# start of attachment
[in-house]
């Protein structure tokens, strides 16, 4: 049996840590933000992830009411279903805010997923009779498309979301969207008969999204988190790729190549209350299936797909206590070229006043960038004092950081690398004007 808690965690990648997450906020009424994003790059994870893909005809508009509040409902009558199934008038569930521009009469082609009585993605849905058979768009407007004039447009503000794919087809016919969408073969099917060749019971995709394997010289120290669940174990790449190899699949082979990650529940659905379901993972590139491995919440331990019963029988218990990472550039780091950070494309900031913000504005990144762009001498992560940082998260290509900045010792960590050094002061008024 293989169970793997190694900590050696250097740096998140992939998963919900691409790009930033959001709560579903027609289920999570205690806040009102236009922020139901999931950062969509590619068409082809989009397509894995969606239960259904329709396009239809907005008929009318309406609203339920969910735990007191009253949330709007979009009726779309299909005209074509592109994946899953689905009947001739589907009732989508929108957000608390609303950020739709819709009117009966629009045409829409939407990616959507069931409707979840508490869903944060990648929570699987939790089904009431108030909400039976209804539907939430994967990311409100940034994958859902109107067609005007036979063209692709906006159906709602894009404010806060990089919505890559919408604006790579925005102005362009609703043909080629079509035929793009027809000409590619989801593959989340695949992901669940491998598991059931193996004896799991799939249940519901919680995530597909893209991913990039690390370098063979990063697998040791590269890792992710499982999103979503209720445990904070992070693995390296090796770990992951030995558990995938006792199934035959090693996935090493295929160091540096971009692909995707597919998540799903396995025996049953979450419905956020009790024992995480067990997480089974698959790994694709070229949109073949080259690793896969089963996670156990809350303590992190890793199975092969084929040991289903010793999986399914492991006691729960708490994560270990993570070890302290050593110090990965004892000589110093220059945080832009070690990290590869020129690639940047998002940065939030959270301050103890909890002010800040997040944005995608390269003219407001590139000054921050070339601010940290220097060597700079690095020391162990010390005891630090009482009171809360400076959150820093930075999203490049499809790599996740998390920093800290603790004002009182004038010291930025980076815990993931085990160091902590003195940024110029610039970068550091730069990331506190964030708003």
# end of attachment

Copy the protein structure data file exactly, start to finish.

[in-house]
């Protein structure tokens, strides 16, 4: 049996840590933000992830009411279903805010997923009779498309979301969207008969999204988190790729190549209350299936797909206590070229006043960038004092950081690398004007 808690965690990648997450906020009424994003790059994870893909005809508009509040409902009558199934008038569930521009009469082609009585993605849905058979768009407007004039447009503000794919087809016919969408073969099917060749019971995709394997010289120290669940174990790449190899699949082979990650529940659905379901993972590139491995919440331990019963029988218990990472550039780091950070494309900031913000504005990144762009001498992560940082998260290509900045010792960590050094002061008024 293989169970793997190694900590050696250097740096998140992939998963919900691409790009930033959001709560579903027609289920999570205690806040009102236009922020139901999931950062969509590619068409082809989009397509894995969606239960259904329709396009239809907005008929009318309406609203339920969910735990007191009253949330709007979009009726779309299909005209074509592109994946899953689905009947001739589907009732989508929108957000608390609303950020739709819709009117009966629009045409829409939407990616959507069931409707979840508490869903944060990648929570699987939790089904009431108030909400039976209804539907939430994967990311409100940034994958859902109107067609005007036979063209692709906006159906709602894009404010806060990089919505890559919408604006790579925005102005362009609703043909080629079509035929793009027809000409590619989801593959989340695949992901669940491998598991059931193996004896799991799939249940519901919680995530597909893209991913990039690390370098063979990063697998040791590269890792992710499982999103979503209720445990904070992070693995390296090796770990992951030995558990995938006792199934035959090693996935090493295929160091540096971009692909995707597919998540799903396995025996049953979450419905956020009790024992995480067990997480089974698959790994694709070229949109073949080259690793896969089963996670156990809350303590992190890793199975092969084929040991289903010793999986399914492991006691729960708490994560270990993570070890302290050593110090990965004892000589110093220059945080832009070690990290590869020129690639940047998002940065939030959270301050103890909890002010800040997040944005995608390269003219407001590139000054921050070339601010940290220097060597700079690095020391162990010390005891630090009482009171809360400076959150820093930075999203490049499809790599996740998390920093800290603790004002009182004038010291930025980076815990993931085990160091902590003195940024110029610039970068550091730069990331506190964030708003």